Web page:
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Ideas Roundtable: Advancing the Conversation Around Topics that Shape Our Lives
 
Content provided by GE
Ideas Roundtable: Advancing the Conversation Around Topics that Shape Our Lives

Improving the Bottom Line by Increasing Innovation

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From starting three companies and working with startups for over a decade, I've learned a fair amount about the sources of innovation. My experience has shown that:

  • An organization has an innovative moment
  • Creates something that people want
  • Then builds an efficient business around it

If they want to survive, they do all of that again -- in perpetuity.

Innovation is simply an improvement to the efficiency of doing business. It's about being able to do more with less, whether you're talking about a business process or a physical product. 

Most companies get started because of one core innovation that they figure out before the competition, and they grow by doing this one thing well that is very different than what the incumbents are doing. Bigger companies can innovate too, but they have a harder time because they are focused on what they've already done. 

Almost every country in the world is currently hell-bent on trying to encourage business innovation, but I'm not sure that is the role of government. Great entrepreneurs will innovate with or without the government's help. 

Innovation will always be entrepreneur led, and investors rarely make decisions on whether to invest or not based on incentives that the government might see fit to offer. No angel investors that I know invest because they can get an angel investment tax credit. In fact, often I have never sought the angel investment tax credit because the paperwork creates a burden for my companies.

It would be better to have the government focus on:

  1. Enhancing the education system
  2. Using their power to make heroes out of our entrepreneurs by shining a light on what works

The role of government is to not hinder innovation. The government should be there to set the ground rules of what is legal and just, but that's about it.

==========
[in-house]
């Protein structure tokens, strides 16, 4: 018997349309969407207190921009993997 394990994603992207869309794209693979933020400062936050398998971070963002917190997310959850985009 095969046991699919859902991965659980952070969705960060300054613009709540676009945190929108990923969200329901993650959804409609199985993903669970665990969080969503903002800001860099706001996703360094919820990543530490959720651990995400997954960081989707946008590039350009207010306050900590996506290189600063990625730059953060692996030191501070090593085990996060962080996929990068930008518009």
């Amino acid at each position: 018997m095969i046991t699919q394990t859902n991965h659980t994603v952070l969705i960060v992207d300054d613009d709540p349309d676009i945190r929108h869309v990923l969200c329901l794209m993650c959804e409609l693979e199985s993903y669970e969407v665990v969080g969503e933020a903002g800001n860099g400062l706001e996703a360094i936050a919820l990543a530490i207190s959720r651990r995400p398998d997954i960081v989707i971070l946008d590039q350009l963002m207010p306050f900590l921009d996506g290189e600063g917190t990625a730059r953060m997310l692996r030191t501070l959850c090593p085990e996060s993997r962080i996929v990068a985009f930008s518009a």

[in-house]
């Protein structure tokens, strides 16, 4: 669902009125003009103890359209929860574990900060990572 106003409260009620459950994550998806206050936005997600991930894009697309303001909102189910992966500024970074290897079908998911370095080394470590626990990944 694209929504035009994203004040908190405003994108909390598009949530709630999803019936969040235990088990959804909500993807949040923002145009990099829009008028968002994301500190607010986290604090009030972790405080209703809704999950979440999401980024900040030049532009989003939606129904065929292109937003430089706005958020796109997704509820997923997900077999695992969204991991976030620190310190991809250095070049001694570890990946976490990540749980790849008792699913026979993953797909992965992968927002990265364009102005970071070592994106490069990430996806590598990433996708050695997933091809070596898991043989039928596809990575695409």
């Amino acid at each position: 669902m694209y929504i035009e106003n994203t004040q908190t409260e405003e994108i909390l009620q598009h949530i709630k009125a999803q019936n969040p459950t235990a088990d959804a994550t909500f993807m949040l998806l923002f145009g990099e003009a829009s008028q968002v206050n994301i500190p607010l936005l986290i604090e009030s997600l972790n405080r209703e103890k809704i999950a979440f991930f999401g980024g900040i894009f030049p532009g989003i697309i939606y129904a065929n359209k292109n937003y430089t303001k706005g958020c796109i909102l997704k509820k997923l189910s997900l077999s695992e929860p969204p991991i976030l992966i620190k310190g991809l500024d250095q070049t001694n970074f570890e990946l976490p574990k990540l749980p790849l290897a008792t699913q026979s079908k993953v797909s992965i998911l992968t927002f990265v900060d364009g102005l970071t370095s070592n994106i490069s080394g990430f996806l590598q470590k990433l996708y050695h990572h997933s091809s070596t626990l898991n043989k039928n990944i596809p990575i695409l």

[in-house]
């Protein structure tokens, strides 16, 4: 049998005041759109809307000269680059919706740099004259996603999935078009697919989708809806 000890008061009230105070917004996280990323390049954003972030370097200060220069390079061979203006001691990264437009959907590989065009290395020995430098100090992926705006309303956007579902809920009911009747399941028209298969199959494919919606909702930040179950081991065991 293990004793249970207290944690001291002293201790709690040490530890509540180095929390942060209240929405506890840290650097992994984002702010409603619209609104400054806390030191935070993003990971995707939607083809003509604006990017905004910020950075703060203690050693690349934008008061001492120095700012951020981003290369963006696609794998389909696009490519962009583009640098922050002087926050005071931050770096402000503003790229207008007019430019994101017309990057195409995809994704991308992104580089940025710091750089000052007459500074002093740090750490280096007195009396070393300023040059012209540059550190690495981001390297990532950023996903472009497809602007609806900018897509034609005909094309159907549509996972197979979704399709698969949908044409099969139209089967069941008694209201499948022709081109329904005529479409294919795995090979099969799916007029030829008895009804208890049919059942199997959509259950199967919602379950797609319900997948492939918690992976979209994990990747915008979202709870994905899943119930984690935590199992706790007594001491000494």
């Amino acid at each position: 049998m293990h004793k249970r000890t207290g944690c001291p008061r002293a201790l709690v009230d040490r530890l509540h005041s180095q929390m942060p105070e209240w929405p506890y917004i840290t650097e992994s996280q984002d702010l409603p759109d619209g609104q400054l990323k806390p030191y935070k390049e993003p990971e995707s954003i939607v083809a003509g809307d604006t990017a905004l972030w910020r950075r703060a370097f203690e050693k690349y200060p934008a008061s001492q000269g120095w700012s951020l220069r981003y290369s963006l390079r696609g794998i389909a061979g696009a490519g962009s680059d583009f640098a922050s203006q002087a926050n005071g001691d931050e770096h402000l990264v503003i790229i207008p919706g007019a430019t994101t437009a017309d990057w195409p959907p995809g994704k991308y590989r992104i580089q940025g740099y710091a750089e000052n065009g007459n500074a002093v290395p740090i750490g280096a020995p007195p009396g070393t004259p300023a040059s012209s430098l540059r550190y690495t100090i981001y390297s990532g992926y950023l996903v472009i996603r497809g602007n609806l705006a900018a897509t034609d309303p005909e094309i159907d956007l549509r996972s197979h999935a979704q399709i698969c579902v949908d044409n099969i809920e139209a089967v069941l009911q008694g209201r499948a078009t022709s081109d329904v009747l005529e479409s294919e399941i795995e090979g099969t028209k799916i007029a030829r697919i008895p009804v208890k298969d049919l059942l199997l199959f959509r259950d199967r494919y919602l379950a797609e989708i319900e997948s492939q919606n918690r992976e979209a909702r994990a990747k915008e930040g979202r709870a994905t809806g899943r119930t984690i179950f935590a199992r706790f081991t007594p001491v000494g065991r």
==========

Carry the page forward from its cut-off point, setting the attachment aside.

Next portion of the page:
Now, all companies try to innovate -- but not all have the core competency to do so. Maybe their culture is not an entrepreneurial one. They don't hire for it, or don't have it in their budgets, but let's be fair too - innovation is hard. It is easier to believe you have the right people running innovation, but they may not actually get it and they may not accept enough risk to develop the innovations they may really need. 

When it comes to innovation, large organizations need a culture where you have permission to spend part of your time to come up with new ideas and to develop them. Employees have a lot of great ideas and the organizations that provide the flexibility and resources to employees to develop promising ideas will inevitably increase their innovation speed and success.

Startups are the lifeblood of innovation in this country. Smaller companies are generally more innovative than bigger companies, and they tend to create more valuable innovations. Part of the reason that bigger companies are less innovative is that innovation can become a nice to have in the minds of some executives in successful organizations, not a must have. 

Because big companies often struggle to innovate as quickly (or as well) as startups, big companies need to look at a lot of different funding models for innovation. For example, Microsoft is now working with my company TechStars to fund an accelerator that we're involved with.

So, if you're running a company and you would like to see it continue to exist and grow, you must invest in innovation and you must finance it a number of different ways so that you have a number of different idea crops to harvest. 

The bottom line depends on continued innovation investments and that means continuing to invest in keeping the entrepreneurial spirit in your organization that drives innovation. Do that and you have a chance to defend and extend your bottom line both now and into the future.

To learn more about the state of innovation around the world, explore the above Innovation Barometer 2012 data visualization »

David Cohen - David Cohen is the founder and CEO of TechStars, a mentorship-driven seed stage investment program for Internet startups. David is an active startup advocate, advisor, board member, and technology advisor who comments on these topics on his blog at DavidGCohen.com. You can find David on Twitter @davidcohen.

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